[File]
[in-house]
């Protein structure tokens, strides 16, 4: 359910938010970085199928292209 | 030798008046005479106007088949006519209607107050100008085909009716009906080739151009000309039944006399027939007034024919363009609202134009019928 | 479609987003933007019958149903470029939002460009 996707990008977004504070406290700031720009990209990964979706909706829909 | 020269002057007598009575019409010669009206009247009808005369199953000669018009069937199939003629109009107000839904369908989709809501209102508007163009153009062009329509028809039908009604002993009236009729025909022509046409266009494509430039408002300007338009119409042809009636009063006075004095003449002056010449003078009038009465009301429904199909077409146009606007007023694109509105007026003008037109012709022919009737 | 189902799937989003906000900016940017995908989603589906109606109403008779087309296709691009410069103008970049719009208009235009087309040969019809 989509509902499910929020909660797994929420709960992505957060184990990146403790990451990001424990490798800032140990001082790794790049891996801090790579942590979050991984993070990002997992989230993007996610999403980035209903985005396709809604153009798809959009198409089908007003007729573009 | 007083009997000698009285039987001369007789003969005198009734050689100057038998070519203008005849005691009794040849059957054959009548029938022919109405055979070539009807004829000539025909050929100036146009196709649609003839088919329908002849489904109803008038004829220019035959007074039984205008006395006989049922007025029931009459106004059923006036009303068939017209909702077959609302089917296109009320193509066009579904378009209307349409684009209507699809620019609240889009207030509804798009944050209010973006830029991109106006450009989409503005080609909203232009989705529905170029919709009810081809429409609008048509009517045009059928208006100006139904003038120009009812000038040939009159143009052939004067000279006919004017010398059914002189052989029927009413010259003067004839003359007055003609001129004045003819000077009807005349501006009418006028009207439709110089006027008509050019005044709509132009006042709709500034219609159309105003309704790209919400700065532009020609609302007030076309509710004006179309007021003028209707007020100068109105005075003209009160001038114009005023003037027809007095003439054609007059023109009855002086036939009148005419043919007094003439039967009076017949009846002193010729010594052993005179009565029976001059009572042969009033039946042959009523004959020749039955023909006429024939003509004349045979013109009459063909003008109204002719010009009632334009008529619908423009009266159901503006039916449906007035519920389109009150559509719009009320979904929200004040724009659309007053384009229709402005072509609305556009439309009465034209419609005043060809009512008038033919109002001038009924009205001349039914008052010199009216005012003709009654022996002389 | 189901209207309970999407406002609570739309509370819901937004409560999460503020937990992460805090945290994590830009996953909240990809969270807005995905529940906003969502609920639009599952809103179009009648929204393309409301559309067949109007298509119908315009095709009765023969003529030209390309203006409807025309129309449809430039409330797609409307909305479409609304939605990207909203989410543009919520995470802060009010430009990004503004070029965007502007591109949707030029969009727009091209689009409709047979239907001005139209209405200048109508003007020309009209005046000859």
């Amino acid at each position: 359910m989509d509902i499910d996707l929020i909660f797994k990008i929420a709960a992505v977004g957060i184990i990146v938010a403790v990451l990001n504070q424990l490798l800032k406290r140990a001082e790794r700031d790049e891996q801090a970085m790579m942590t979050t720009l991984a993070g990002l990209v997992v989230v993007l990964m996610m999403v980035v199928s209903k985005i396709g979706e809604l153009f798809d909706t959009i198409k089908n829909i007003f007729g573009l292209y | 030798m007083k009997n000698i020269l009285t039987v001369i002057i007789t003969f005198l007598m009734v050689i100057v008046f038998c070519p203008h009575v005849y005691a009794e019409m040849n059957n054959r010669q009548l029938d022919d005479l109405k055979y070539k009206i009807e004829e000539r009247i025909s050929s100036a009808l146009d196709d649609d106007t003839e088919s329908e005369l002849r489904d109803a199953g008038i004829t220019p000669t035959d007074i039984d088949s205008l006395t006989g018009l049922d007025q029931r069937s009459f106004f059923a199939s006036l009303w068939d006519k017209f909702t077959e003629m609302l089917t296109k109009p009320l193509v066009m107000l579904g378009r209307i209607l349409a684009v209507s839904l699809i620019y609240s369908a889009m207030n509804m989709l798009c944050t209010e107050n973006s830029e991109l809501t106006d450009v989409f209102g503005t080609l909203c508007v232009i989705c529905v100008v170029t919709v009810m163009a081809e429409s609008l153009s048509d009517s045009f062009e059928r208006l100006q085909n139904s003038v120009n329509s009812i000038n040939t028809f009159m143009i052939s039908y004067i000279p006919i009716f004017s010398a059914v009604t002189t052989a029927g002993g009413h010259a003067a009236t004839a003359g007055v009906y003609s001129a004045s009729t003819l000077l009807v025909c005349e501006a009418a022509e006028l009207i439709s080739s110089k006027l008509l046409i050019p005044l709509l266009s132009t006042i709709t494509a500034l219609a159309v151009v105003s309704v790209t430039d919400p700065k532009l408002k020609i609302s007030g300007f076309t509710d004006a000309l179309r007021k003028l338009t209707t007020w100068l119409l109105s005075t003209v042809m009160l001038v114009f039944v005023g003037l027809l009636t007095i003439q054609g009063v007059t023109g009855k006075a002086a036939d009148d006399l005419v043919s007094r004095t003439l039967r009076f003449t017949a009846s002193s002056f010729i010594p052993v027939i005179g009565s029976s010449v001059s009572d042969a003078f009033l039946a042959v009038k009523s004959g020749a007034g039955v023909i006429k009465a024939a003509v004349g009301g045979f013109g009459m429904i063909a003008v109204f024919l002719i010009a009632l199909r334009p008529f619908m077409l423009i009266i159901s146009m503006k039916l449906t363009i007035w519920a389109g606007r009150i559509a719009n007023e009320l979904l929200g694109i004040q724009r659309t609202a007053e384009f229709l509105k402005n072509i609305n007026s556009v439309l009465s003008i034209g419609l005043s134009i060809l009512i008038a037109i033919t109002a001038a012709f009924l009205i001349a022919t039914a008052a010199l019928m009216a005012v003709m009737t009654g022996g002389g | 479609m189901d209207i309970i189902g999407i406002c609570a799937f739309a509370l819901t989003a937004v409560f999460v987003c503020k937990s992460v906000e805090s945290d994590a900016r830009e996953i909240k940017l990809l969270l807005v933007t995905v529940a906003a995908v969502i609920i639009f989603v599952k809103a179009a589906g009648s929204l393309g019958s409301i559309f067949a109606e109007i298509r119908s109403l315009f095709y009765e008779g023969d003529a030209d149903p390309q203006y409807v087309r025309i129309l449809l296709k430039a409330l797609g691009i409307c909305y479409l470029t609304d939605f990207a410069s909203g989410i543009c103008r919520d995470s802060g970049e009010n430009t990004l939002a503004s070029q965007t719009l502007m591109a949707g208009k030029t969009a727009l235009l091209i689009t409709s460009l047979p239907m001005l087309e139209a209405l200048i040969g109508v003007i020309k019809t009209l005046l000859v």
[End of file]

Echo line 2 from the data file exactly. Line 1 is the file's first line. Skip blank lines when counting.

């Protein structure tokens, strides 16, 4: 359910938010970085199928292209 | 030798008046005479106007088949006519209607107050100008085909009716009906080739151009000309039944006399027939007034024919363009609202134009019928 | 479609987003933007019958149903470029939002460009 996707990008977004504070406290700031720009990209990964979706909706829909 | 020269002057007598009575019409010669009206009247009808005369199953000669018009069937199939003629109009107000839904369908989709809501209102508007163009153009062009329509028809039908009604002993009236009729025909022509046409266009494509430039408002300007338009119409042809009636009063006075004095003449002056010449003078009038009465009301429904199909077409146009606007007023694109509105007026003008037109012709022919009737 | 189902799937989003906000900016940017995908989603589906109606109403008779087309296709691009410069103008970049719009208009235009087309040969019809 989509509902499910929020909660797994929420709960992505957060184990990146403790990451990001424990490798800032140990001082790794790049891996801090790579942590979050991984993070990002997992989230993007996610999403980035209903985005396709809604153009798809959009198409089908007003007729573009 | 007083009997000698009285039987001369007789003969005198009734050689100057038998070519203008005849005691009794040849059957054959009548029938022919109405055979070539009807004829000539025909050929100036146009196709649609003839088919329908002849489904109803008038004829220019035959007074039984205008006395006989049922007025029931009459106004059923006036009303068939017209909702077959609302089917296109009320193509066009579904378009209307349409684009209507699809620019609240889009207030509804798009944050209010973006830029991109106006450009989409503005080609909203232009989705529905170029919709009810081809429409609008048509009517045009059928208006100006139904003038120009009812000038040939009159143009052939004067000279006919004017010398059914002189052989029927009413010259003067004839003359007055003609001129004045003819000077009807005349501006009418006028009207439709110089006027008509050019005044709509132009006042709709500034219609159309105003309704790209919400700065532009020609609302007030076309509710004006179309007021003028209707007020100068109105005075003209009160001038114009005023003037027809007095003439054609007059023109009855002086036939009148005419043919007094003439039967009076017949009846002193010729010594052993005179009565029976001059009572042969009033039946042959009523004959020749039955023909006429024939003509004349045979013109009459063909003008109204002719010009009632334009008529619908423009009266159901503006039916449906007035519920389109009150559509719009009320979904929200004040724009659309007053384009229709402005072509609305556009439309009465034209419609005043060809009512008038033919109002001038009924009205001349039914008052010199009216005012003709009654022996002389 | 189901209207309970999407406002609570739309509370819901937004409560999460503020937990992460805090945290994590830009996953909240990809969270807005995905529940906003969502609920639009599952809103179009009648929204393309409301559309067949109007298509119908315009095709009765023969003529030209390309203006409807025309129309449809430039409330797609409307909305479409609304939605990207909203989410543009919520995470802060009010430009990004503004070029965007502007591109949707030029969009727009091209689009409709047979239907001005139209209405200048109508003007020309009209005046000859």